Try a 5-day salad detox.
Seemingly overnight, packaged juice cleanses and juice bars have turned into a multi-million dollar industry, and they are crazy popular despite a continual stream of reports that they don't actually "cleanse" your body. Our very own in-house nutrition expert, Samantha Cassetty, definitely thinks they're a bad choice.
So I say forget the expensive juice. Don't forgo solid food. If you want to get back on track, detox, and feel better, try what I do: a salad "cleanse." That's right. Eat real food that will actually nourish you and also make you feel healthier -- what a novel idea!
Tonight, I'm planning on starting my usual five-day "detox plan," which I whip out every time I'm feeling less than svelte (like after the holidays or a particularly lazy, Sopranos-marathon-and-pizza-fueled weekend on the couch). This plan doesn't require any hard-and-fast rules or a food scale. Instead, it is just five nights of salad for dinner -- salads loaded with all the fresh veggies I want, using a minimal number of calorie-dense, "processed" ingredients, and involving absolutely no calorie counting. It's a simple concept that's easier, cheaper, AND more enjoyable than any juice cleanse.
Related: Avoid These 7 Items at the Salad Bar
Here's how I'm planning to beat the bloat:
Dinner #1: Thinly sliced kale with thin slices of roasted pork tenderloin (a 1-lb. piece makes 4 servings), about 1/4 cup of roughly chopped pitted kalamata olives, thinly sliced radishes, and chopped roasted red peppers tossed with a couple of tablespoons of mustard-y caper vinaigrette.
Dinner #2: Thinly sliced fennel, orange segments, mixed greens, and 1/4 cup sliced pitted green olives tossed with a lemon-orange vinaigrette.
Dinner #3: Chopped romaine lettuce, rinsed and drained black beans (1 can makes 4 servings), grape tomatoes, and corn tossed with a dressing made by pureeing half a ripe avocado, lime juice, fresh cilantro, garlic, 2 tablespoons olive oil, salt, and pepper and topped off with about 1 cup of crushed baked tortilla chips.
Dinner #4: Thin rice vermicelli noodles (3 to 6 ounces should make 4 to 5 servings), sautéed ground chicken breast (again 1 pound should feed 4), shredded carrots, grape tomatoes, thinly sliced cabbage, mixed greens, and torn mint or cilantro leaves tossed with a dressing made with fish sauce, lime juice, a pinch of brown sugar, and finely minced garlic.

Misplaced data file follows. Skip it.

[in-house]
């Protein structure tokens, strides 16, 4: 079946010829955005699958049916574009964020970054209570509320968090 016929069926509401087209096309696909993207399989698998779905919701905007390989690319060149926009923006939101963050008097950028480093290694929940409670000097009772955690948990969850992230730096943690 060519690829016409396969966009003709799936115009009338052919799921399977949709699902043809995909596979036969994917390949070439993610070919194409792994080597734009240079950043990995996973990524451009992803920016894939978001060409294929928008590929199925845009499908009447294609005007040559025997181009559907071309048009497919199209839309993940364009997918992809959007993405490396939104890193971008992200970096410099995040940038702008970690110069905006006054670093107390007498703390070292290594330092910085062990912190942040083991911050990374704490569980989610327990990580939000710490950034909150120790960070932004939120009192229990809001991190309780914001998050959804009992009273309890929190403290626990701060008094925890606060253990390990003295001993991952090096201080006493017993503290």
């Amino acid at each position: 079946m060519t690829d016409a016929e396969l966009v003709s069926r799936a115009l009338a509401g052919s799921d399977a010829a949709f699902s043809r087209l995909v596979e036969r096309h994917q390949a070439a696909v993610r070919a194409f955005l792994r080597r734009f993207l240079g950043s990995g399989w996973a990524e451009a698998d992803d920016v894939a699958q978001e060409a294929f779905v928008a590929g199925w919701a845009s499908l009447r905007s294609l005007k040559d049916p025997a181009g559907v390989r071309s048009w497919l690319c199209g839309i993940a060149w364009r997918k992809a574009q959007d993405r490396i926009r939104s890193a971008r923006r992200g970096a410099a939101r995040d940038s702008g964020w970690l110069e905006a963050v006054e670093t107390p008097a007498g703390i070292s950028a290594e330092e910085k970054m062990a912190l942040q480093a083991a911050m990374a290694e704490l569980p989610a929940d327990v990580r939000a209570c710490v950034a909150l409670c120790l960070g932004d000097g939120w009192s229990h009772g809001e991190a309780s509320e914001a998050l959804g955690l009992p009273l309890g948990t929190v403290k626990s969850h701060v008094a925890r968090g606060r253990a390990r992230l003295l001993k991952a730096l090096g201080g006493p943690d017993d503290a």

Dinner #5: Roasted zucchini, yellow squash, and broccoli tossed with mixed greens, lemon vinaigrette, rinsed and drained chickpeas (1 can should serve 4), and 3 Tbsp. chopped almonds
*All amounts above are for 1 serving.
Use these tips to build a satisfying salad:
Dressing: Stick to homemade vinaigrettes, which are so simple to make. A great, easy-to-remember ratio is 1 part acid to 1 part oil. You don't even need to measure it if you're using a glass jar or container. Just eyeball an equal measure of each, then add a squirt or two of Dijon mustard. Season it with some salt and pepper to your taste, put on the lid, and shake. Dress your greens with just enough dressing to flavor them without drowning them. Experiment with different citrus juices, vinegars, flavored salts, and mustards, even a little honey or pinch of sugar is okay. I love using a combo of citrus juices and vinegar for more complex-tasting vinaigrettes. You can also use your blender to make bigger batches of vinaigrette involving ingredients you'd normally have to chop like herbs, peppers, or capers. Tightly sealed, the dressing will keep in the fridge for up to two weeks.
Proteins: Incorporate a lean protein like white poultry, seafood, tofu, beans, or pork tenderloin. These proteins will help fill you up and, psychologically, help you feel like you had a proper dinner.
Colorful veggies: Make sure the dressings and veggies you use are flavorful and bright. This seems obvious, but it has to be said: The tastier the salad, the happier you will be eating it and the more satisfied you'll feel. The happier and more satisfied you feel, the more likely you'll be able to stick with it for 4 more nights (and beyond!). I also boost flavor by adding ingredients like chipotles, grated citrus zest, fresh chile peppers, hot sauce, miso paste, or two handfuls of whole leaves of fresh soft herbs, like basil, dill, cilantro, or parsley.
Clean out the fridge: Use it as an opportunity to clear out your fridge or shop your own pantry. Everything-but-the-kitchen-sink salads are a great way to use up your (healthier) holiday leftovers like the fresh herbs, veggies from a crudité platter or cocktail shrimp. Dive into pantry staples like canned beans and frozen veggies. By the time you're done culling through what's already in your kitchen, you'll probably only have to grab 2 or 3 things from the market.
Boost your veggie flavor: Try roasting some of your veggies and/or protein before tossing them with the greens. Sprayed with a few spritzes of oil, they'll be loads more flavorful and satisfying than if they're just steamed. Plus, it's quick and easy. Many vegetables take about 15 to 20 minutes in a 450F oven and if you cover your pan with foil, there's almost zero clean-up. There may even be veggies you can't stand raw that are amazing when roasted, cooled to room temperature, and tossed with salad dressing and greens. My faves are green beans, cauliflower, broccoli, Brussels sprouts, and mushrooms.
- By Sherry Rujikarn
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